My latest article is up on Geekwire: How hacked is hacked? Here’s a ‘hack scale’ to better understand the SolarWinds cyberattacks.
[Note: This scale is now posted on its own page here.]
While doing some work around the SolarWinds hacks, I realized that there’s just no simple triage scale that we in the industry can use to simply and succinctly characterize the severity of hacks.
This is my proposal for a simple scale to enable simple but meaningful comparisons of the severity of hacks.
Since the most important thing in hacks is the spread and severity, the cancer staging system gives a good model for measuring these kinds of things so this is adapted from that.
- Stage 0: The attackers have found or made an entry point to systems or the network but haven’t used it or took no action.
- Stage I: Attackers have control of a system but haven’t moved beyond the system to the broader network.
- Stage II: Attackers have moved to the broader network and are in “read-only” mode meaning they can read and steal data but not alter it.
- Stage III: Attackers have moved to the broader network and have “write” access to the network meaning they can alter data as well as read and steal it.
- Stage IV: Attackers have administrative control of the broader network meaning they can create accounts and new means of entry to the network as well as alter, read and steal data.
(Also posted on Medium)
In my latest Geekwire article “How the SolarWinds hackers are targeting cloud services in unprecedented cyberattack, I continue looking at the SolarWinds event, this time digging into the SAML token angle that’s not been covered very well. Others have either ignored it entirely or touched on it in a light, technically unclear/inaccurate way all leading to confusion and a lack of appreciation for how serious this angle is.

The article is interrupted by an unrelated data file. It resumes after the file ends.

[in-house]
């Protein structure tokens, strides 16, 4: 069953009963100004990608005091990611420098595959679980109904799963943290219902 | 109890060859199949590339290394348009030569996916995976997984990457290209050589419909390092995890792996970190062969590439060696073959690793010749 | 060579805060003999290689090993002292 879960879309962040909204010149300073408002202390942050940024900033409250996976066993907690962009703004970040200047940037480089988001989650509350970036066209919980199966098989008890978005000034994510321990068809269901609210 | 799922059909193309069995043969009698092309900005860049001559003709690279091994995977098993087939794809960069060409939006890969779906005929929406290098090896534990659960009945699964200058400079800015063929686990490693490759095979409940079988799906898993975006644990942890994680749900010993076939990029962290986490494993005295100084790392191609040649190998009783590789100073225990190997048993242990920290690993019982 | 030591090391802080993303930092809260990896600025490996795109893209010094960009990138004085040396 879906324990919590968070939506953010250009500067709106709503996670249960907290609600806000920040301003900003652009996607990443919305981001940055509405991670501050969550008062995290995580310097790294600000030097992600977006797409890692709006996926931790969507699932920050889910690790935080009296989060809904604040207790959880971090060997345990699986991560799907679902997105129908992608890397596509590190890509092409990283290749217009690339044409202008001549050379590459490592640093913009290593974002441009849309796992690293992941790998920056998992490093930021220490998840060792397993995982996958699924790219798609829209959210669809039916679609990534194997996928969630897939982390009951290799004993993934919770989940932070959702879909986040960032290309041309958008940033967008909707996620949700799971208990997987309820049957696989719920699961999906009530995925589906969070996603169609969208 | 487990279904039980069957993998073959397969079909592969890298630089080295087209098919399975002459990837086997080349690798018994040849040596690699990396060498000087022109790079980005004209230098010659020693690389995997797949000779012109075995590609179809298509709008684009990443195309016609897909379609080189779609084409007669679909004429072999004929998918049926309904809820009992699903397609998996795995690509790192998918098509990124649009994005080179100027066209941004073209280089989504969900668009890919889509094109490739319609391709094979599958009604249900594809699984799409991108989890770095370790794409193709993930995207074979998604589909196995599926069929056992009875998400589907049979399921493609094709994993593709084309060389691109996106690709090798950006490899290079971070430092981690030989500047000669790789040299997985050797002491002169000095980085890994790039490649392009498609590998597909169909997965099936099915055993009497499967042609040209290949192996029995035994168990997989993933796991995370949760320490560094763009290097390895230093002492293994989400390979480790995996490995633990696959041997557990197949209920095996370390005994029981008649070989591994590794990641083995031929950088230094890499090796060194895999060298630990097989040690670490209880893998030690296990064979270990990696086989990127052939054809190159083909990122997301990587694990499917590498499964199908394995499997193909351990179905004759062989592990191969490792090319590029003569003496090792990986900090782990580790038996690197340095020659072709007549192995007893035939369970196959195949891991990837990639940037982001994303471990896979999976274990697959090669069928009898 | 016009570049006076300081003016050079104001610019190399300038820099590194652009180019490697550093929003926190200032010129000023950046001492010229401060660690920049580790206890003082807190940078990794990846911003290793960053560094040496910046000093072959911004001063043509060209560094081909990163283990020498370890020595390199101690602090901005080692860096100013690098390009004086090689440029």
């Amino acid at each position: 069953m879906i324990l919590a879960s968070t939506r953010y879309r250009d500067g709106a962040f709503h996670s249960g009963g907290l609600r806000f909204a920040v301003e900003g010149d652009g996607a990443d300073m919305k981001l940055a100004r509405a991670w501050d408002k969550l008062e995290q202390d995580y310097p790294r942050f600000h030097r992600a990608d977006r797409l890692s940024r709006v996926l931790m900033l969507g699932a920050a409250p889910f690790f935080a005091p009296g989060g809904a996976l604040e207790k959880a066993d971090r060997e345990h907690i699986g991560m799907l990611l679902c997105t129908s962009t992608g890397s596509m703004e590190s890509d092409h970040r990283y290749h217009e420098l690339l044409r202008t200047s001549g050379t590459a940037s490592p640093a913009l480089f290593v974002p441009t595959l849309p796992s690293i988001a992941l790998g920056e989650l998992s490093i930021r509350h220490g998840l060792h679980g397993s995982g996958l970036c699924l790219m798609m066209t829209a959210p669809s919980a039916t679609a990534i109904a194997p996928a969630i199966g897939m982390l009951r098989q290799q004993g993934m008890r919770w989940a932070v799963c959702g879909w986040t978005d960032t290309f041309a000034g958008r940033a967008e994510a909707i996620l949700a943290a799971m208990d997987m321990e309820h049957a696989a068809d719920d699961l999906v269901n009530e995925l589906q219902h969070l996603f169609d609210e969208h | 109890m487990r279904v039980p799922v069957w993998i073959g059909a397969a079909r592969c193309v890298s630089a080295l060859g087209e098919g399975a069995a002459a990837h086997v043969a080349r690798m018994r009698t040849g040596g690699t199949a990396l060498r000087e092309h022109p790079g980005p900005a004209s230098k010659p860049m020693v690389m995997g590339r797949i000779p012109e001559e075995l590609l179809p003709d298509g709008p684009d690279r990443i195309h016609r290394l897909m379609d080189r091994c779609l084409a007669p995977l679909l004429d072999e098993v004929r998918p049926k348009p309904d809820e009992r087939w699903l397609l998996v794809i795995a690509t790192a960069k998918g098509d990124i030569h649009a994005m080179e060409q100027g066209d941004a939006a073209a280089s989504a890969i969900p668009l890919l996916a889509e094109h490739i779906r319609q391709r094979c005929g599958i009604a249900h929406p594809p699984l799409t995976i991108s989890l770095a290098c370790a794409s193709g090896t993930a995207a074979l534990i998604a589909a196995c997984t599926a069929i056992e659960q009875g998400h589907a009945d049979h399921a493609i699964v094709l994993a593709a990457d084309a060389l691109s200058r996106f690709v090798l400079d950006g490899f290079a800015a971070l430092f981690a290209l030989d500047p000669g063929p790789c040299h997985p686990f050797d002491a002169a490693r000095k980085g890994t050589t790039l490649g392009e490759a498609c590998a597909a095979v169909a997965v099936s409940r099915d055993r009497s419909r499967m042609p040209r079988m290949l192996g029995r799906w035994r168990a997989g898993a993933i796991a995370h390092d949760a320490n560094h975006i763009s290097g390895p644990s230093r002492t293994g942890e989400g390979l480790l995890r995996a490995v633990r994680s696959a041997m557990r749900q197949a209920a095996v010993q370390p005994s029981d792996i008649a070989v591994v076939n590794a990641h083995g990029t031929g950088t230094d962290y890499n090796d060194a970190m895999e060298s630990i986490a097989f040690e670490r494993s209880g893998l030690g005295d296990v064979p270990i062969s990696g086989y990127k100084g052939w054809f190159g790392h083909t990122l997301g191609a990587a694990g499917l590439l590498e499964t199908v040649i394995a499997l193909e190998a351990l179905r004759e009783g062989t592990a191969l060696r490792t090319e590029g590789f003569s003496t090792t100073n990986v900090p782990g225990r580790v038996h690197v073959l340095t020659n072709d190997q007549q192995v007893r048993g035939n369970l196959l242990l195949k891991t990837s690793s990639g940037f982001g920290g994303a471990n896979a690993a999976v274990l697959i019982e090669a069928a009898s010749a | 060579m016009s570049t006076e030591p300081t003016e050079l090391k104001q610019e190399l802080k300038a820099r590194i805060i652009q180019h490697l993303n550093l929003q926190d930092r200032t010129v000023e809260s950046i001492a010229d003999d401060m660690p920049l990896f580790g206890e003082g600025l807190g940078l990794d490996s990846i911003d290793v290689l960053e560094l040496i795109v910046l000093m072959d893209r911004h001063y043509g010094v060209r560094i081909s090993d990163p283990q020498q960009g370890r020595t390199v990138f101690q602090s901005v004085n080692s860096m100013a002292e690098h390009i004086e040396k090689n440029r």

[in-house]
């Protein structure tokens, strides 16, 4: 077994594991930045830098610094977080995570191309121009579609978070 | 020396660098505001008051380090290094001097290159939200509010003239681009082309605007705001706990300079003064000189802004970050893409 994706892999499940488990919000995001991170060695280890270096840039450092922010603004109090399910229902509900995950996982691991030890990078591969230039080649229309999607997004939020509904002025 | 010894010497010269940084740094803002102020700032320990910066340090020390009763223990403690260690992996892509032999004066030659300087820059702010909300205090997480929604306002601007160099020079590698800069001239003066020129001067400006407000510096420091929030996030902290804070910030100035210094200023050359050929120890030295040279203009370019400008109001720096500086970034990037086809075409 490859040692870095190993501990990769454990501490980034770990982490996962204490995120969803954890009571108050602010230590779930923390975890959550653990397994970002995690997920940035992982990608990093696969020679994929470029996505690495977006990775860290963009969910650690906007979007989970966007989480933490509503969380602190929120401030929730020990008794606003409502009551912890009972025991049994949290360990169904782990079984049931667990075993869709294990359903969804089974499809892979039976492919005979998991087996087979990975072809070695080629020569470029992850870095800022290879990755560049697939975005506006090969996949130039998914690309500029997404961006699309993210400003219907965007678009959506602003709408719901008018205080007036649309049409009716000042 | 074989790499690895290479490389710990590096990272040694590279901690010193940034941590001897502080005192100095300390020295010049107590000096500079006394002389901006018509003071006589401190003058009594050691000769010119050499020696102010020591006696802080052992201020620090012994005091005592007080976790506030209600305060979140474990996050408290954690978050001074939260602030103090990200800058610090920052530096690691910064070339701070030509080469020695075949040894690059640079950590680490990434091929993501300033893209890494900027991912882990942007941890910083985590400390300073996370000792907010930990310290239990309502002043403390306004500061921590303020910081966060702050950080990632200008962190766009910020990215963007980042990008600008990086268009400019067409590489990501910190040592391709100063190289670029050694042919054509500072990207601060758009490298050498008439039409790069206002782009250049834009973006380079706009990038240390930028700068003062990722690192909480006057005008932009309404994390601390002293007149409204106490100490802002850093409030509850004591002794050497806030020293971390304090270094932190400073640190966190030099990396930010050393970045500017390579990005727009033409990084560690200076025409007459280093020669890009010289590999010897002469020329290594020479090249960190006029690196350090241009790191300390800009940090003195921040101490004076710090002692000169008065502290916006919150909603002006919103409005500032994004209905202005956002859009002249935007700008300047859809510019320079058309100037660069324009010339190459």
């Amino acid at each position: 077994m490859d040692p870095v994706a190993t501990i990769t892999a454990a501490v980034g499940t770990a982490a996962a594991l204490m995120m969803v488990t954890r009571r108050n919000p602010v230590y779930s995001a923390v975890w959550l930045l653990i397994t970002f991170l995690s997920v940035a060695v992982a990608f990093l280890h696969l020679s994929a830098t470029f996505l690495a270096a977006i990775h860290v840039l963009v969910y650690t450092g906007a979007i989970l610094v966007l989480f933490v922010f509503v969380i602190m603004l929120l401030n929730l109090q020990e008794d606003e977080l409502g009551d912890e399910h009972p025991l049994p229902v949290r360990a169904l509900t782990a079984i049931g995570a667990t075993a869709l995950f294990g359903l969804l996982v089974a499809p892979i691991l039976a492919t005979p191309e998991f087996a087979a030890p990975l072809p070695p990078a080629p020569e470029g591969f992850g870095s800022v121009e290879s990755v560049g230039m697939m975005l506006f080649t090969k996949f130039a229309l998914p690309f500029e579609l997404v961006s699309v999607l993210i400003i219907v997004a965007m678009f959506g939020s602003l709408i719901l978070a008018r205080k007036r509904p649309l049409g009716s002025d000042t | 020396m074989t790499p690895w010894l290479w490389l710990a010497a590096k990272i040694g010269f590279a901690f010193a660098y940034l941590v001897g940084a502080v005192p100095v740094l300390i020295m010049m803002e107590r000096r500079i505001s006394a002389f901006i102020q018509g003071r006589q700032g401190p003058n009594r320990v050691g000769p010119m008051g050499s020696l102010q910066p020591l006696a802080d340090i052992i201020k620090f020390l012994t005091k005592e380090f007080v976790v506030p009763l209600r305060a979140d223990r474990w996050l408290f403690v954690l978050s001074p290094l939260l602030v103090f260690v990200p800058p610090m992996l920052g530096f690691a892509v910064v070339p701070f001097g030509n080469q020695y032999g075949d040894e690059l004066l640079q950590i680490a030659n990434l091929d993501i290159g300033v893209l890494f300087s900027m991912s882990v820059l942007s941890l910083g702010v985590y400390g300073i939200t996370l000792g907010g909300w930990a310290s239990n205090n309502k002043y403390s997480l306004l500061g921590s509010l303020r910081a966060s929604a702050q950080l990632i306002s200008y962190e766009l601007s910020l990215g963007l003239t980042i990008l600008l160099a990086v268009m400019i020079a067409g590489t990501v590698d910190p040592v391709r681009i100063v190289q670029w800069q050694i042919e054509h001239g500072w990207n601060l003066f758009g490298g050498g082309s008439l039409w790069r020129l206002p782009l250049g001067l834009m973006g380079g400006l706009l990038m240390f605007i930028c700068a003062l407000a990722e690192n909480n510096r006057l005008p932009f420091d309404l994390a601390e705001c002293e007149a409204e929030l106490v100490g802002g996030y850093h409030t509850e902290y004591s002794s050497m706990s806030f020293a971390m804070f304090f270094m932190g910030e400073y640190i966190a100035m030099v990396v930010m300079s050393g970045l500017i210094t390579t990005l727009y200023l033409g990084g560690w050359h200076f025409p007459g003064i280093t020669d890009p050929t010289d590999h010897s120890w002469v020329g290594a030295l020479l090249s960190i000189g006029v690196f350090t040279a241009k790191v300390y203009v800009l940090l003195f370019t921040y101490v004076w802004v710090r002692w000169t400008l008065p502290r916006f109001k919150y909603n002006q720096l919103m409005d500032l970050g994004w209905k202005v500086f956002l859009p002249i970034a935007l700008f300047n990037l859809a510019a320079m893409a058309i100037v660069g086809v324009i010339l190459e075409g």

For my latest article on Geekwire, I dig into Amazon’s plans for their new Sidewalk offering looking at how they’ve chosen to deploy it using “forced opt-in”, how that mirrors and differs from Comcast’s deployment of Xfinitywifi, and what it means moving forward.
I recently got to talk with Joe Tidy with the BBC Online about my work as a volunteer along with others as part of the University of Chicago’s Harris School of Public Policy Election Cyber Surge program.
For more details check out “‘Why I bought a voting machine on eBay’ – the hackers protecting US election“.
As we get ready for back to school, I just posted a new blog on the Proofpoint blog: “Back to School Online: 5 Steps to Better Protect Your Children“.
This posting covers five things you can do to help better protect your children, especially if you’re doing remote or mixed in-person/remote schooling.
Today we read about the likely death in a drone attack of an ISIS hacker/warrior/cyber-jihadist:
In the infosecurity world, we’ve heard for years about the idea of “hackback“, basically an offensive response to an offensive action. Every couple of years this idea comes back around as someone gets frustrated with feeling like the attackers have all the advantages (and fun) and wants to take the fight back to them.
It’s an understandable idea. And, in some measured cases may even make sense. But as a blanket rule, no it’s not a good idea.
This latest development shows that “hackback” doesn’t need to be contained to computer tactics: a physical or kinetic response is just as (if not more) effective.
The bigger story though is how this shows that the idea of “infosecurity” is more and more an empty concept and that it’s all just “security”.
My latest posting over at Geekwire is my analysis and commentary on why Hillary Clinton using a “homebrew” email server is a major security problem.
I got to talk with KIRO Radio here in Seattle recently about some of the risks with new, untested digital wallet cards like the new offering from Stratos. Plus, my comments on how cash may make a comeback.